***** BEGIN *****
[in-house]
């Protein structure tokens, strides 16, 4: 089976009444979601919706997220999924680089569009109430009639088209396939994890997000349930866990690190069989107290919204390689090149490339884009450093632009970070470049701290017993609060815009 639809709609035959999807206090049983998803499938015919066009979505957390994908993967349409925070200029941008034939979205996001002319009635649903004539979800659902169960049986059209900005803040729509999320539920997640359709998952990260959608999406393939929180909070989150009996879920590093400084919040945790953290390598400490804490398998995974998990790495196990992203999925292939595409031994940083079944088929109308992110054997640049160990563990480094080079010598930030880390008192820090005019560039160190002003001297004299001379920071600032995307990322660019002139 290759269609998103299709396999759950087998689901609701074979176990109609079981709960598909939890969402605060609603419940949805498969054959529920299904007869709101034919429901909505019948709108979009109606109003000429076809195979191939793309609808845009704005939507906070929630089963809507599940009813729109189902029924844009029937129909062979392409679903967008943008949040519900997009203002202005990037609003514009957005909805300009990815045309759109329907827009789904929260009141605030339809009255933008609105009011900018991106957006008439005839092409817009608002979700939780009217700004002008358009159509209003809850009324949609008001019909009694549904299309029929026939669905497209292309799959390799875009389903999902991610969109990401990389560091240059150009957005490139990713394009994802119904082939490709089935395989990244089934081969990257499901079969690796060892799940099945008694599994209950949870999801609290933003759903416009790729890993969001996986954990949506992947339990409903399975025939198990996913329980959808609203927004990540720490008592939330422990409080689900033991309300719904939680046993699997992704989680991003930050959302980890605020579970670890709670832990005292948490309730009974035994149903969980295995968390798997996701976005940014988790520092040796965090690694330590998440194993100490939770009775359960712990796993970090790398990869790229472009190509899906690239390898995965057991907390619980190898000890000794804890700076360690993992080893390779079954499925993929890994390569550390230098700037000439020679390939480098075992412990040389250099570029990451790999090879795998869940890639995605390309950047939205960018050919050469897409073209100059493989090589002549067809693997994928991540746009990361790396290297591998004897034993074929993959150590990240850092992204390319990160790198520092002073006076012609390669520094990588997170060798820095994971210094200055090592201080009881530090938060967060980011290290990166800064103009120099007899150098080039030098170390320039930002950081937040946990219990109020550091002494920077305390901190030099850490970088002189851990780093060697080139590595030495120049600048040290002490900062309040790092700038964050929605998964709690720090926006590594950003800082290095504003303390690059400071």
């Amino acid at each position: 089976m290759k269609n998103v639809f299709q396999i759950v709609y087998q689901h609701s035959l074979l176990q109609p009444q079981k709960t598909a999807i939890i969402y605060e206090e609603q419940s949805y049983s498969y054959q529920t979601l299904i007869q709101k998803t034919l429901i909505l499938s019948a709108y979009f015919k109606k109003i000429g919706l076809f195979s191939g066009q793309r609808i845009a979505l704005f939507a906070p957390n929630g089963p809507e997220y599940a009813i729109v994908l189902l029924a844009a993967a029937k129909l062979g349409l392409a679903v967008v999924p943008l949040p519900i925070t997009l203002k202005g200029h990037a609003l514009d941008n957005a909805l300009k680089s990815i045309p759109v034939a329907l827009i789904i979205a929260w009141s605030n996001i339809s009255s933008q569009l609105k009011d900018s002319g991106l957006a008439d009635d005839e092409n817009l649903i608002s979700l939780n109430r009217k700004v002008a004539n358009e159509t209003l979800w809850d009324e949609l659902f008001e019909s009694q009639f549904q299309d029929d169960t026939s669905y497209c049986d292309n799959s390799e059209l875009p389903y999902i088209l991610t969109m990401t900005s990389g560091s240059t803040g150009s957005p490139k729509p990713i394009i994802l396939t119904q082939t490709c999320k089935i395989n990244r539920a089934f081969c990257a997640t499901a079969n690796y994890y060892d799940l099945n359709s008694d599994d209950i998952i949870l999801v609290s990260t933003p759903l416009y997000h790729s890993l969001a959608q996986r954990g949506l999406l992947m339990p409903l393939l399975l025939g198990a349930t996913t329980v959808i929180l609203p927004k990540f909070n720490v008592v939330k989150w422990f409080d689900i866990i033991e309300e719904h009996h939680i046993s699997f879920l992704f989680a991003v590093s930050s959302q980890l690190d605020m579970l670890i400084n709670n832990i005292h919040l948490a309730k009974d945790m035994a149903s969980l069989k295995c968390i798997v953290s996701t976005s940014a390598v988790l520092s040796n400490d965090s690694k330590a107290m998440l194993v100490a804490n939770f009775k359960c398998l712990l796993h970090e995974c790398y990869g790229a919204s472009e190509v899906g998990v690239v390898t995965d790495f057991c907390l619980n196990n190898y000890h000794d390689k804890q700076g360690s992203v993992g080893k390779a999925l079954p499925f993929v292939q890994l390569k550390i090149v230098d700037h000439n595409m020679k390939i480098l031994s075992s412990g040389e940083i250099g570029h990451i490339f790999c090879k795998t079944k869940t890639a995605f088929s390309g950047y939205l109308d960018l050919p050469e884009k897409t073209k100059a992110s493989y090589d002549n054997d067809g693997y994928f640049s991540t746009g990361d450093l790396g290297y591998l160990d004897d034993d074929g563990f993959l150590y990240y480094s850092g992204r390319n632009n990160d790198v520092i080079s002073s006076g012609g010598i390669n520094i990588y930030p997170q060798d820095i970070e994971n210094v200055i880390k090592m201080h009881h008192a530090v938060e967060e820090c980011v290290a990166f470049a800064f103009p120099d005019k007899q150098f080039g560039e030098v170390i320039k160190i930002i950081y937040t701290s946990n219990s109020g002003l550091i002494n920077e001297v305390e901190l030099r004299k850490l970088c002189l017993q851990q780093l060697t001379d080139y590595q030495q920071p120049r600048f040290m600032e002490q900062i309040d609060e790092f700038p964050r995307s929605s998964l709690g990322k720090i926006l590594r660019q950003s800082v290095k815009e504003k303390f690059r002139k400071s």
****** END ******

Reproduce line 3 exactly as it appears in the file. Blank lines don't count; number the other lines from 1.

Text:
């Amino acid at each position: 089976m290759k269609n998103v639809f299709q396999i759950v709609y087998q689901h609701s035959l074979l176990q109609p009444q079981k709960t598909a999807i939890i969402y605060e206090e609603q419940s949805y049983s498969y054959q529920t979601l299904i007869q709101k998803t034919l429901i909505l499938s019948a709108y979009f015919k109606k109003i000429g919706l076809f195979s191939g066009q793309r609808i845009a979505l704005f939507a906070p957390n929630g089963p809507e997220y599940a009813i729109v994908l189902l029924a844009a993967a029937k129909l062979g349409l392409a679903v967008v999924p943008l949040p519900i925070t997009l203002k202005g200029h990037a609003l514009d941008n957005a909805l300009k680089s990815i045309p759109v034939a329907l827009i789904i979205a929260w009141s605030n996001i339809s009255s933008q569009l609105k009011d900018s002319g991106l957006a008439d009635d005839e092409n817009l649903i608002s979700l939780n109430r009217k700004v002008a004539n358009e159509t209003l979800w809850d009324e949609l659902f008001e019909s009694q009639f549904q299309d029929d169960t026939s669905y497209c049986d292309n799959s390799e059209l875009p389903y999902i088209l991610t969109m990401t900005s990389g560091s240059t803040g150009s957005p490139k729509p990713i394009i994802l396939t119904q082939t490709c999320k089935i395989n990244r539920a089934f081969c990257a997640t499901a079969n690796y994890y060892d799940l099945n359709s008694d599994d209950i998952i949870l999801v609290s990260t933003p759903l416009y997000h790729s890993l969001a959608q996986r954990g949506l999406l992947m339990p409903l393939l399975l025939g198990a349930t996913t329980v959808i929180l609203p927004k990540f909070n720490v008592v939330k989150w422990f409080d689900i866990i033991e309300e719904h009996h939680i046993s699997f879920l992704f989680a991003v590093s930050s959302q980890l690190d605020m579970l670890i400084n709670n832990i005292h919040l948490a309730k009974d945790m035994a149903s969980l069989k295995c968390i798997v953290s996701t976005s940014a390598v988790l520092s040796n400490d965090s690694k330590a107290m998440l194993v100490a804490n939770f009775k359960c398998l712990l796993h970090e995974c790398y990869g790229a919204s472009e190509v899906g998990v690239v390898t995965d790495f057991c907390l619980n196990n190898y000890h000794d390689k804890q700076g360690s992203v993992g080893k390779a999925l079954p499925f993929v292939q890994l390569k550390i090149v230098d700037h000439n595409m020679k390939i480098l031994s075992s412990g040389e940083i250099g570029h990451i490339f790999c090879k795998t079944k869940t890639a995605f088929s390309g950047y939205l109308d960018l050919p050469e884009k897409t073209k100059a992110s493989y090589d002549n054997d067809g693997y994928f640049s991540t746009g990361d450093l790396g290297y591998l160990d004897d034993d074929g563990f993959l150590y990240y480094s850092g992204r390319n632009n990160d790198v520092i080079s002073s006076g012609g010598i390669n520094i990588y930030p997170q060798d820095i970070e994971n210094v200055i880390k090592m201080h009881h008192a530090v938060e967060e820090c980011v290290a990166f470049a800064f103009p120099d005019k007899q150098f080039g560039e030098v170390i320039k160190i930002i950081y937040t701290s946990n219990s109020g002003l550091i002494n920077e001297v305390e901190l030099r004299k850490l970088c002189l017993q851990q780093l060697t001379d080139y590595q030495q920071p120049r600048f040290m600032e002490q900062i309040d609060e790092f700038p964050r995307s929605s998964l709690g990322k720090i926006l590594r660019q950003s800082v290095k815009e504003k303390f690059r002139k400071s």